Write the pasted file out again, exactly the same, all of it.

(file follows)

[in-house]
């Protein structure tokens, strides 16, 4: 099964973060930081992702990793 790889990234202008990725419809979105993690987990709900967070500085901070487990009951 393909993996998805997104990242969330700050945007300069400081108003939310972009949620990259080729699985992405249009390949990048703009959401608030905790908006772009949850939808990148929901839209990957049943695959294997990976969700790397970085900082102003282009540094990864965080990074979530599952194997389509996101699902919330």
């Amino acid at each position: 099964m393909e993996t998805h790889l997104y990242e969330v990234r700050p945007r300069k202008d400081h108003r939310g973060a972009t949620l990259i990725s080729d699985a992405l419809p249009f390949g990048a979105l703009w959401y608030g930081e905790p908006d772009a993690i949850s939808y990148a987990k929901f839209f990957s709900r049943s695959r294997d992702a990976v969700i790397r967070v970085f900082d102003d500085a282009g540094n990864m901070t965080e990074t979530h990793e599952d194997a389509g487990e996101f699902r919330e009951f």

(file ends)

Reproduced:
[in-house]
């Protein structure tokens, strides 16, 4: 099964973060930081992702990793 790889990234202008990725419809979105993690987990709900967070500085901070487990009951 393909993996998805997104990242969330700050945007300069400081108003939310972009949620990259080729699985992405249009390949990048703009959401608030905790908006772009949850939808990148929901839209990957049943695959294997990976969700790397970085900082102003282009540094990864965080990074979530599952194997389509996101699902919330």
């Amino acid at each position: 099964m393909e993996t998805h790889l997104y990242e969330v990234r700050p945007r300069k202008d400081h108003r939310g973060a972009t949620l990259i990725s080729d699985a992405l419809p249009f390949g990048a979105l703009w959401y608030g930081e905790p908006d772009a993690i949850s939808y990148a987990k929901f839209f990957s709900r049943s695959r294997d992702a990976v969700i790397r967070v970085f900082d102003d500085a282009g540094n990864m901070t965080e990074t979530h990793e599952d194997a389509g487990e996101f699902r919330e009951f």